Anyway, in today’s story from our continuing sequence about Casina and the attempts to cure her morbus novissimus (and, of course, to placate the potentially angry lemur or umbra of her īnfāns mortuus), we find Casina, along with her domina Caelia and her future domina Valeria, on the way to the temple of Bona Dea. You can also find it at this link at the Tres Columnae Version Alpha Wiki site if you’d like.

per omnēs urbis Rōmae viās continuō festīnātur et clāmātur. plūrimī enim cīvēs per viās contendunt negōtium āctum. plūrimī servī per viās festīnant mandāta dominōrum effectum. senātōrēs quoque et fēminae Rōmānae per viās prōgrediuntur. aliquandō multī servī agmen dūcunt; aliquandō vel quattuor vel octō servī lectīcam umerīs ferunt. turbae cīvium servōrumque lectīcās avidī spectant. “quis in istā lectīcā nunc sedet?” rogant et respondent.

Caelia et Valeria quoque cum Casinā ancillā per viās ad templum Bonae Deae lectīcā Claudiī feruntur. “nōnne lectīcam servōsque Claudiī Pulchrī cōnspiciō?” exclāmant nōnnullī. servī tamen tacitī nihil respondent. per viās urbis ad templum Bonae Deae lentē prōgrediuntur. multitūdō enim dēnsa viās complet et lectīcāriīs obstat.

dum Caelia Valeriaque ad templum Bonae Deae cum Casinā prōgrediuntur, Valerius et Lūcius domī Claudiī Pulchrī manent. “virōs enim puerōsque haud decet templō Bonae Deae appropinquāre,” inquit Valerius. “Bonae Deae mulierēs, nōn virī sunt cordī. virōs haud licet mystēria Bonae Deae spectāre – ego igitur templum quoque vītō, quod vīta sālūsque mihi sunt cordī. nōnne multōs abhinc annōs ille Publius Clōdius, vestibus fēmineīs indūtus, mystēria Bonae Deae vidēre temptābat? nōnne comprehēnsus et accūsātus, vix poenās ultimās vītāre poterat? atavus enim tuus, ille Sextus Valerius, iūdex erat. ōrātiōnēs Cicerōnis per tōtam vītam memoriā tenēbat.”

dum Valerius rem tōtam nārrat et Lūcius avidus audit, Caelia et Valeria cum Casinā tandem ad templum Bonae Deae perveniunt. lectīcāriī fessī lectīcam dēpōnunt. fēminae sollicitae dē lectīcā dēscendunt et templum Bonae Deae ingrediuntur. sacrificia sollemnia cum vōtīs precibusque in ārā Bonae Deae offerunt. tum sacerdōtēs illās in hortum templī dūcunt, ubi multōs flōrēs multāsque herbās cōnspicantur. deinde sacerdōs Caeliam adloquitur et, “ō mulier,” inquit, “quid morbōrum tē afflīgit? quid auxiliī ā Bonā Deā petis?” Caelia “ō sacerdōs,” respondet, “nōn mihi, sed huic ancillae auxilium deae quaerō. “multōs enim diēs somnia novissima cum febribus hanc ancillam afflīgunt.”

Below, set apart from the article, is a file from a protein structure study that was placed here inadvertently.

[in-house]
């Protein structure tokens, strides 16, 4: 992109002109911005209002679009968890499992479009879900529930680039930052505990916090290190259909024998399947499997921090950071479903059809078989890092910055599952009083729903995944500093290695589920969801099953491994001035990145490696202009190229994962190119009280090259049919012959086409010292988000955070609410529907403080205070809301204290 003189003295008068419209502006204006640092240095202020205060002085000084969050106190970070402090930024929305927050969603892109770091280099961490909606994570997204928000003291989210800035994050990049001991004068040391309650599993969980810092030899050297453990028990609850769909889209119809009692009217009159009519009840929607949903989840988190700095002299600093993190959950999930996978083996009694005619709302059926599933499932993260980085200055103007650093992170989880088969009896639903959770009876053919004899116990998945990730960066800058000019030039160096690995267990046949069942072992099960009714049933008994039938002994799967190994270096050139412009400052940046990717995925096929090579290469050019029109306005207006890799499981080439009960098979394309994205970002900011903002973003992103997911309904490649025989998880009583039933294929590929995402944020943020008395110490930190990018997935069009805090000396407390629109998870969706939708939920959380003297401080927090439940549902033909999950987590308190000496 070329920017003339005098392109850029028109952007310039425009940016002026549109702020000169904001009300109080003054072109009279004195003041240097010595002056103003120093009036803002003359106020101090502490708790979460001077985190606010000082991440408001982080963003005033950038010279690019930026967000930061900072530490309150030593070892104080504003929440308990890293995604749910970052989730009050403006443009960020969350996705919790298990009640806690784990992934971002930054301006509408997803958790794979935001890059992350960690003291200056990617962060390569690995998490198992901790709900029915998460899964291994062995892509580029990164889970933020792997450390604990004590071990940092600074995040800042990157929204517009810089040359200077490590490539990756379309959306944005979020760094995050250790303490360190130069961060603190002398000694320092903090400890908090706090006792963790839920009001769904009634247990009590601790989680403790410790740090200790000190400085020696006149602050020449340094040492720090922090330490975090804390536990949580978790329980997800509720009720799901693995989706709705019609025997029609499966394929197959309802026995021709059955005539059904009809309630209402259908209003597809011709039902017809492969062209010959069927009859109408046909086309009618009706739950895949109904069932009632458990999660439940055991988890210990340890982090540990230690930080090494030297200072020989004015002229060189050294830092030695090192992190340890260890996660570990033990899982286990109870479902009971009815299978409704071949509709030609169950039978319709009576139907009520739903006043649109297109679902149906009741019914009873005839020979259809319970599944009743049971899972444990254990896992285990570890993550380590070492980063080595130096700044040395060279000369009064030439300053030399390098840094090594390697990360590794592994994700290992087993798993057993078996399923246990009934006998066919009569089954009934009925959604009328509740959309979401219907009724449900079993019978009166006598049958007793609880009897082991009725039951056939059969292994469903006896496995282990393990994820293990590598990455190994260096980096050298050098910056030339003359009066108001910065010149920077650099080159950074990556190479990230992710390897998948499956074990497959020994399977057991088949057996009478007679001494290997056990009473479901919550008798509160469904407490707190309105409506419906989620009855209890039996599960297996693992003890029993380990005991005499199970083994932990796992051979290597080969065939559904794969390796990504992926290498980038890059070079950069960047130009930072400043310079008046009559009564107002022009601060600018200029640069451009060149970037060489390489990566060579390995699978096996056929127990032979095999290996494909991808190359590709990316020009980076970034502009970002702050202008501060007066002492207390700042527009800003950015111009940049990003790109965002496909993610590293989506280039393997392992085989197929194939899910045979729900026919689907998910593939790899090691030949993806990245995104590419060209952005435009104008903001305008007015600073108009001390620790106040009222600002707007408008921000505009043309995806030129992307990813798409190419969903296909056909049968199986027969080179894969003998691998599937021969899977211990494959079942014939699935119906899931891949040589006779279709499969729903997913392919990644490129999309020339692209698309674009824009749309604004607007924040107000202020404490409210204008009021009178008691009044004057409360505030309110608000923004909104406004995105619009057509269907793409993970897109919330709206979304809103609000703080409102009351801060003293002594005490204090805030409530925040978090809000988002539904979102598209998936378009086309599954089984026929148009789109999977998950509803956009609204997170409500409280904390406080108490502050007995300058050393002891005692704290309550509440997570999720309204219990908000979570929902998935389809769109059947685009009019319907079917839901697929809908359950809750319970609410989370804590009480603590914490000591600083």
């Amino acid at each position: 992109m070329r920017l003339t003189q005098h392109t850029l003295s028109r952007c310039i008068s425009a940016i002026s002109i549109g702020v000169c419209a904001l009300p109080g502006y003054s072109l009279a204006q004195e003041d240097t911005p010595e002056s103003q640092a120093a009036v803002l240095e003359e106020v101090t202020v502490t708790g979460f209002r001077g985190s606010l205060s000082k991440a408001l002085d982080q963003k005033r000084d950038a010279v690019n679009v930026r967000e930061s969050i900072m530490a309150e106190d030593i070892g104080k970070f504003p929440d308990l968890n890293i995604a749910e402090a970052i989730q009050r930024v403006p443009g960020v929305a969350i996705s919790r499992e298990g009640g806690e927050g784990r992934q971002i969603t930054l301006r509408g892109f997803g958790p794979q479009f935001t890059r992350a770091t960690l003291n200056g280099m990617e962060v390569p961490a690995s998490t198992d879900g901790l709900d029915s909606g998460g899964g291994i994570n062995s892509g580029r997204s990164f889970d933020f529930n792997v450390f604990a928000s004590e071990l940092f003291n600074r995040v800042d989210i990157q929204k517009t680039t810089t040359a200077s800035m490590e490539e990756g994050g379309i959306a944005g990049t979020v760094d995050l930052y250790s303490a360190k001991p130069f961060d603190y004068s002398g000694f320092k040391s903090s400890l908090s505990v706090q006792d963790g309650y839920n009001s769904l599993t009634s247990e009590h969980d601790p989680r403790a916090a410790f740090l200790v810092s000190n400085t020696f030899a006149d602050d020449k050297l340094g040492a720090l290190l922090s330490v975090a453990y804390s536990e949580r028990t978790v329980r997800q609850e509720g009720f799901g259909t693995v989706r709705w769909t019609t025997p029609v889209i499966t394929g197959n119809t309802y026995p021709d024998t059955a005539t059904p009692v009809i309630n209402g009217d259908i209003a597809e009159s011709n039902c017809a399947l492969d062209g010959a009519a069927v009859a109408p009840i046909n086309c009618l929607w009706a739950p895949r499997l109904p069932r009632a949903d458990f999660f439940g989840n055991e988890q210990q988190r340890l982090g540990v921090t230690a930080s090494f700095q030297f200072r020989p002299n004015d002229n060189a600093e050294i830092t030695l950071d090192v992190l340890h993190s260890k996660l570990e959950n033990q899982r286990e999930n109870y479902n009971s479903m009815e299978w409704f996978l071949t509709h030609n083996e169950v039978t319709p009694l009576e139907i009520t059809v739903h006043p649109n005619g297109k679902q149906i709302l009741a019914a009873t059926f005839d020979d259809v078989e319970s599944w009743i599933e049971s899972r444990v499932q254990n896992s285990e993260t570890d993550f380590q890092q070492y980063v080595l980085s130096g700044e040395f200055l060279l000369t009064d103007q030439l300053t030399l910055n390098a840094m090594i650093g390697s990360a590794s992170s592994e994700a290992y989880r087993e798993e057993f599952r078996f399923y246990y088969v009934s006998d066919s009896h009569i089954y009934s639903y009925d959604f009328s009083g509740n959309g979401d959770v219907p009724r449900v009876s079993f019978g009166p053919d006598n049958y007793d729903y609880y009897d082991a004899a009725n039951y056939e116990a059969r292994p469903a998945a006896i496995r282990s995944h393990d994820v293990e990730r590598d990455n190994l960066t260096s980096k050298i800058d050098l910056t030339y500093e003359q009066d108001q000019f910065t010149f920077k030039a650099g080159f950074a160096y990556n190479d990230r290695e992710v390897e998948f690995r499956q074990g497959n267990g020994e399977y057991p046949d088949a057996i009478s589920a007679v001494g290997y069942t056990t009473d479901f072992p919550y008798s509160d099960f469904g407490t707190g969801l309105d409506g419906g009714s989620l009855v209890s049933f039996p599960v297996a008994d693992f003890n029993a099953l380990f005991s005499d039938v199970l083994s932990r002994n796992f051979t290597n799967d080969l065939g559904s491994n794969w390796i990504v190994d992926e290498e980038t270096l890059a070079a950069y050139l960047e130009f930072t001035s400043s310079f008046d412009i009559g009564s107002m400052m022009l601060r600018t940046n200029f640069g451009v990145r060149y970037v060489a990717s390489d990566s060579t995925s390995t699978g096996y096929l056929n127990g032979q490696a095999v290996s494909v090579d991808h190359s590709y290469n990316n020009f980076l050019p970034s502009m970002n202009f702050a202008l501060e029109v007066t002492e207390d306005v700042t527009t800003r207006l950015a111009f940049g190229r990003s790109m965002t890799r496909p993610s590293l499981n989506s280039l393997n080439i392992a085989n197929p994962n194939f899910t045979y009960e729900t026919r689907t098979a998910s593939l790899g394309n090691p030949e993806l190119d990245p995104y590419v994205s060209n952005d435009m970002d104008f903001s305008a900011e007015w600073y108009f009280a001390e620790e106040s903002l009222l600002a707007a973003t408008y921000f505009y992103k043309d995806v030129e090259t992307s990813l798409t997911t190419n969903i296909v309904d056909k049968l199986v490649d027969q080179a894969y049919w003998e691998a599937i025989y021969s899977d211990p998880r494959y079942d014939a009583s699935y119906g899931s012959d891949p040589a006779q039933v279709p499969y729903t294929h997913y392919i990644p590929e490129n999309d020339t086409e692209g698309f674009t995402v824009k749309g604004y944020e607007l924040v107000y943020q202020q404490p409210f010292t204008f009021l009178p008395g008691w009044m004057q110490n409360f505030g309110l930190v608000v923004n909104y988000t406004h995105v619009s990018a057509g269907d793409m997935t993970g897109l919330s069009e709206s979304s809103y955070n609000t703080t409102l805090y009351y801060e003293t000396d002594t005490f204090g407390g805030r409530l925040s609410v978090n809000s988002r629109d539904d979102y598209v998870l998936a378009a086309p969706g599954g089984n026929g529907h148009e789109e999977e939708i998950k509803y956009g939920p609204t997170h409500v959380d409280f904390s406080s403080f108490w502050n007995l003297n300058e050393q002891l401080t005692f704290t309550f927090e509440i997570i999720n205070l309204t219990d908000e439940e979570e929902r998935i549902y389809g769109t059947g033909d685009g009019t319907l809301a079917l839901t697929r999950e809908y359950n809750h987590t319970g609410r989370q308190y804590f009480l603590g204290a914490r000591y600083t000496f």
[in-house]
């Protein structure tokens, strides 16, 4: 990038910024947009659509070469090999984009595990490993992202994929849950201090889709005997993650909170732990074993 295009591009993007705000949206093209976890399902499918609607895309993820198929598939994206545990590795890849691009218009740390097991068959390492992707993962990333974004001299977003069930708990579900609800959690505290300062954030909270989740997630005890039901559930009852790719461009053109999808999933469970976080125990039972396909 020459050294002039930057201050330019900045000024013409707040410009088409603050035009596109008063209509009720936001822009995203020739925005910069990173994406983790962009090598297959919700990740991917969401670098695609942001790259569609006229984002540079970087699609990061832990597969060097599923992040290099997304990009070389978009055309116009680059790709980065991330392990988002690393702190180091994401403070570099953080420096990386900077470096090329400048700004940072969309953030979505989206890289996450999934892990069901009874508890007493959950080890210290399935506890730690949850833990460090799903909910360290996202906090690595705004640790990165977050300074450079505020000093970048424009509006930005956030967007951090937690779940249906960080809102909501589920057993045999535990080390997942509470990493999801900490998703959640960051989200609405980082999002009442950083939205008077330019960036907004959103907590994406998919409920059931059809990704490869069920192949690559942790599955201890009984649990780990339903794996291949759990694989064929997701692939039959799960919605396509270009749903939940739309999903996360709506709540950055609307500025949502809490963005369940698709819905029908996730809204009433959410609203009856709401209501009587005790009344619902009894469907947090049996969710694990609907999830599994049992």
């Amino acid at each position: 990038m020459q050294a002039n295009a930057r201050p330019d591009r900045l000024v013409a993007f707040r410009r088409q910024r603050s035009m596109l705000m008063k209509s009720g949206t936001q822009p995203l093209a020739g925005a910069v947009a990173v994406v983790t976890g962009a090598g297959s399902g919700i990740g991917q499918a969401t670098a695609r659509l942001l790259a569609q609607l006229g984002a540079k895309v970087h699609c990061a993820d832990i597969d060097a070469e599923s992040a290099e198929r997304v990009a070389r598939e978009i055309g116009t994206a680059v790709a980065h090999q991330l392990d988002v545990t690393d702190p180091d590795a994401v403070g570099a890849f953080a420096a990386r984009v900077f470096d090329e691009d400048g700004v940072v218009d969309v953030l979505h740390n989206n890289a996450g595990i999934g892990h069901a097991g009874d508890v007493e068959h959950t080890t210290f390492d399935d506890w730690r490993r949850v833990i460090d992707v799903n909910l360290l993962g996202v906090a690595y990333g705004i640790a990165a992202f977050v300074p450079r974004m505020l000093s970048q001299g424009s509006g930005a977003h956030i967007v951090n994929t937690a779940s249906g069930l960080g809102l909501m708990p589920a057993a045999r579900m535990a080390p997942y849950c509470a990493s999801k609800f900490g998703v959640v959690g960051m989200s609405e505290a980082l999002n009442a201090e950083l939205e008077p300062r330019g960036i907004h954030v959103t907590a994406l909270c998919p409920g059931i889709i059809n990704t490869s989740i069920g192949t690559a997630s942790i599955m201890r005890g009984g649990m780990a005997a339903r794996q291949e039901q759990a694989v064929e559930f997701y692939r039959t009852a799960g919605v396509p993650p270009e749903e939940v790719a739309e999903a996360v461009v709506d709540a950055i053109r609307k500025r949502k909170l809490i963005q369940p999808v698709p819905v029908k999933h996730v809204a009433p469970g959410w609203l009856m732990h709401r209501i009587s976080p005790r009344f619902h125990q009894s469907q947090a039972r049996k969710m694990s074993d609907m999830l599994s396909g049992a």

sacerdōs vōce serēnā, “mē decet,” inquit, “cum ancillā ipsā colloquī. puella, dīc mihi: quālia somnia tē afflīgunt? quid in somniīs appāret?”

Casina perterrita paulīsper tacet. tandem, “ō sacerdōs,” respondet, “cotīdiē in somniīs appāret lemur īnfantis, quī vultū verbīsque mē terret. aliquandō somnia mē immōtam reddunt; aliquandō dominum familiamque agnōscere haud possum. quaesō, amābō tē, ō sacerdōs, mē adiuvā!”

sacerdōs attonitus tacet. tum “puella,” Casinam rogat, “quid verbōrum audīs? quid vultūs vidēs?” et Casina, “lemur īnfantis mē adloquitur et, “venī ad mē,” ait. vultum pallidum gerit, et valdē timeō!” tum sacerdōs, “num,” respondet, “est tibi īnfāns lemurī similis?” Casina lacrimīs et ululātibus sē trādit et tandem, “īnfāns meus nōn vīvit, sed in urbe Pompēiīs hōs decem annōs insepultus et mortuus iacet,” susurrat.

sacerdōs perterritus, “heu!” clāmat, “lemur ā tē abestō! lemurēs ab omnibus abestōte!” templum celeriter ingreditur precātum et sacrificātum. tandem ēgreditur sacerdōs et, “puella,” inquit, “sine dubiō somnia tua sunt ōmina maximī mōmentī.” Caeliam adloquitur et, “rēctē, ō mulier,” inquit, “hanc ancillam hūc dūcis, quod ōmina tālia fāta dīra tōtī familiae significant. nōnne necesse est ancillae tuae herbās flōrēsque hīc ēsse? fortasse tamen Nemesis ipsa, vēmēns dea, haec ōmina ancillae tuae mittit. sī Nemesis somnia mittit, ancillam quoque oportet templum Aesculapiī vīsitāre. nōnne enim Aesculapius deus, quī remedia in somniīs mittit, somnia tālia cūrāre potest? hodiē ancillam decet herbās nostrās ēsse, nocte proximā in īnsulā Aesculapiī prope templum dormīre.”

tum sacerdōs templum iterum ingreditur herbās flōrēsque quaesītum. mox regreditur et, “puella,” inquit, “tē decet haec ēsse et hoc pōculum haurīre.” Casina perterrita sacerdōtī pāret; herbās celeriter ēst et pōculum haurit. tum Casina cum Caeliā Valeriāque iterum iterumque Bonam Deam precātur. tandem, trēs post hōrās, Caelia et Valeria Casinam ex hortō templī dūcunt et lectīcam iterum cōnscendunt. lectīcāriī pedēs lectīcae umerīs tollunt, et per viās urbis ad domum Claudiī Pulchrī lentē regrediuntur.

quid respondētis, amīcī?

To keep from overwhelming you, I think I want to deal with the implications of this story in tomorrow’s post – so please feel free to let me know what issues you think we should explore, either with a comment here or with a private email. intereā, grātiās maximās omnibus iam legentibus et respondentibus.

Casina ancilla, V

salvēte, amīcī et sodālēs! And thank you for the huge spike in blog traffic on Thursday! I’m not sure exactly what caused that, but I’m very grateful … and I’m also very grateful for all the visitors to the Version Alpha Wiki of the Tres Columnae Project, and for you new subscribers … and for you long-term lectōrēs fidēlissimī, too! If you haven’t looked at the first few Fabellae of Lectiō Prīma in a while, you may not have seen the new, full-color illustrations from our amazing illustrator Lucy M. Please check them out! And if you need an illustrator for an upcoming project, let me know and I can put you in touch with her.